Practical Business Python

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Mon 06 February 2017

Guide to Encoding Categorical Values in Python

Posted by Chris Moffitt in articles   

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Introduction

In many practical Data Science activities, the data set will contain categorical variables. These variables are typically stored as text values which represent various traits. Some examples include color (“Red”, “Yellow”, “Blue”), size (“Small”, “Medium”, “Large”) or geographic designations (State or Country). Regardless of what the value is used for, the challenge is determining how to use this data in the analysis. Many machine learning algorithms can support categorical values without further manipulation but there are many more algorithms that do not. Therefore, the analyst is faced with the challenge of figuring out how to turn these text attributes into numerical values for further processing.

As with many other aspects of the Data Science world, there is no single answer on how to approach this problem. Each approach has trade-offs and has potential impact on the outcome of the analysis. Fortunately, the python tools of pandas and scikit-learn provide several approaches that can be applied to transform the categorical data into suitable numeric values. This article will be a survey of some of the various common (and a few more complex) approaches in the hope that it will help others apply these techniques to their real world problems.

The Data Set

For this article, I was able to find a good dataset at the UCI Machine Learning Repository. This particular Automobile Data Set includes a good mix of categorical values as well as continuous values and serves as a useful example that is relatively easy to understand. Since domain understanding is an important aspect when deciding how to encode various categorical values - this data set makes a good case study.

Before we get started encoding the various values, we need to important the data and do some minor cleanups. Fortunately, pandas makes this straightforward:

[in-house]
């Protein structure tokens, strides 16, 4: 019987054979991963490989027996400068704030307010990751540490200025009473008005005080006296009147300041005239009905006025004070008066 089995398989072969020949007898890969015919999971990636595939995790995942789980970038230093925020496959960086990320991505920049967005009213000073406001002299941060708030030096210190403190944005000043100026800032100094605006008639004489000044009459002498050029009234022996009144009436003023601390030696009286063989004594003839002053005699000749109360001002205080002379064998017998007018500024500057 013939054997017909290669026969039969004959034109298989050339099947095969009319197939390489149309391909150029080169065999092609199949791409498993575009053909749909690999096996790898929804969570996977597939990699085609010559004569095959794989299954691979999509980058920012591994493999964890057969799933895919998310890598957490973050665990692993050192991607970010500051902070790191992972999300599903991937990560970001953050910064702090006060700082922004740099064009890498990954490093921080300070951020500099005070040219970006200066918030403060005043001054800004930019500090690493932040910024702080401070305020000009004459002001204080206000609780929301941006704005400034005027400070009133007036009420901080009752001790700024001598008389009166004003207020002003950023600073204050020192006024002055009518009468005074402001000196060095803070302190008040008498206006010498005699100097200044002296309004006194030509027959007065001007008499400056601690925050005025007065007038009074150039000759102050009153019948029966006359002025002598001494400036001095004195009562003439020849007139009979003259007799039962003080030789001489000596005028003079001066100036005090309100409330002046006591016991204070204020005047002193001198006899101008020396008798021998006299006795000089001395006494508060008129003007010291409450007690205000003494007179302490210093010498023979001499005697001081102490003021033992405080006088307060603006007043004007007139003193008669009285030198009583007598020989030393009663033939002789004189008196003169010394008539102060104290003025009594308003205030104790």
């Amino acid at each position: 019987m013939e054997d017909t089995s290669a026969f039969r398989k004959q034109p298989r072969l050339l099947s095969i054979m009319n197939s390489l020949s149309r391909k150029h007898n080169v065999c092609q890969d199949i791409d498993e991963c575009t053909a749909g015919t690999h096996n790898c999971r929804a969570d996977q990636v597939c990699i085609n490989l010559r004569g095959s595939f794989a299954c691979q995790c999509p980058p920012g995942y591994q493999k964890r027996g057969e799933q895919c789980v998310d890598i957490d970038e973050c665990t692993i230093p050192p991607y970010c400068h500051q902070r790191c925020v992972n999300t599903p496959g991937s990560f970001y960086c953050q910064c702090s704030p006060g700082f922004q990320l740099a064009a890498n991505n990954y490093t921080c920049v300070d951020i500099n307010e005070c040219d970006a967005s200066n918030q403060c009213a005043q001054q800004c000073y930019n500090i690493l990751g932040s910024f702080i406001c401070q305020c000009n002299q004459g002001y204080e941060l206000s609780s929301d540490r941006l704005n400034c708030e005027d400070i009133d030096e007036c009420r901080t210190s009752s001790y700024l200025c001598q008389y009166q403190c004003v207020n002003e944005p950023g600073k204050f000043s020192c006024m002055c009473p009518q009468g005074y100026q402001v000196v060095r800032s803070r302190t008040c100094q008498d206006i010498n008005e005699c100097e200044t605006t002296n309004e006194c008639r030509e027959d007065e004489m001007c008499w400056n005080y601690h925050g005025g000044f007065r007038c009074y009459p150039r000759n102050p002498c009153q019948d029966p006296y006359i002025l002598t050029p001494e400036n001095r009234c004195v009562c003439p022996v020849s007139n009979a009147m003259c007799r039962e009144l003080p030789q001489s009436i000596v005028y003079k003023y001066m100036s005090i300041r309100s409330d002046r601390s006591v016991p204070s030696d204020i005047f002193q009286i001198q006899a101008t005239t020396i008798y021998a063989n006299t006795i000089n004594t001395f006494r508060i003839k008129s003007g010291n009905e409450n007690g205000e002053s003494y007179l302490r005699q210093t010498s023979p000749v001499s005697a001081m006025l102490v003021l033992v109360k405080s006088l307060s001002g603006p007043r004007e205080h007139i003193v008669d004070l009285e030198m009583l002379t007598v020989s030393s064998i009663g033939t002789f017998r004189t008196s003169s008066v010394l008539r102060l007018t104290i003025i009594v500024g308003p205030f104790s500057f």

import pandas as pd
import numpy as np

# Define the headers since the data does not have any
headers = ["symboling", "normalized_losses", "make", "fuel_type", "aspiration",
           "num_doors", "body_style", "drive_wheels", "engine_location",
           "wheel_base", "length", "width", "height", "curb_weight",
           "engine_type", "num_cylinders", "engine_size", "fuel_system",
           "bore", "stroke", "compression_ratio", "horsepower", "peak_rpm",
           "city_mpg", "highway_mpg", "price"]

# Read in the CSV file and convert "?" to NaN
df = pd.read_csv("http://mlr.cs.umass.edu/ml/machine-learning-databases/autos/imports-85.data",
                  header=None, names=headers, na_values="?" )
df.head()
symboling normalized_losses make fuel_type aspiration num_doors body_style drive_wheels engine_location wheel_base engine_size fuel_system bore stroke compression_ratio horsepower peak_rpm city_mpg highway_mpg price
0 3 NaN alfa-romero gas std two convertible rwd front 88.6 130 mpfi 3.47 2.68 9.0 111.0 5000.0 21 27 13495.0
1 3 NaN alfa-romero gas std two convertible rwd front 88.6 130 mpfi 3.47 2.68 9.0 111.0 5000.0 21 27 16500.0
2 1 NaN alfa-romero gas std two hatchback rwd front 94.5 152 mpfi 2.68 3.47 9.0 154.0 5000.0 19 26 16500.0
3 2 164.0 audi gas std four sedan fwd front 99.8 109 mpfi 3.19 3.40 10.0 102.0 5500.0 24 30 13950.0
4 2 164.0 audi gas std four sedan 4wd front 99.4 136 mpfi 3.19 3.40 8.0 115.0 5500.0 18 22 17450.0

The final check we want to do is see what data types we have:

df.dtypes
symboling              int64
normalized_losses    float64
make                  object
fuel_type             object
aspiration            object
num_doors             object
body_style            object
drive_wheels          object
engine_location       object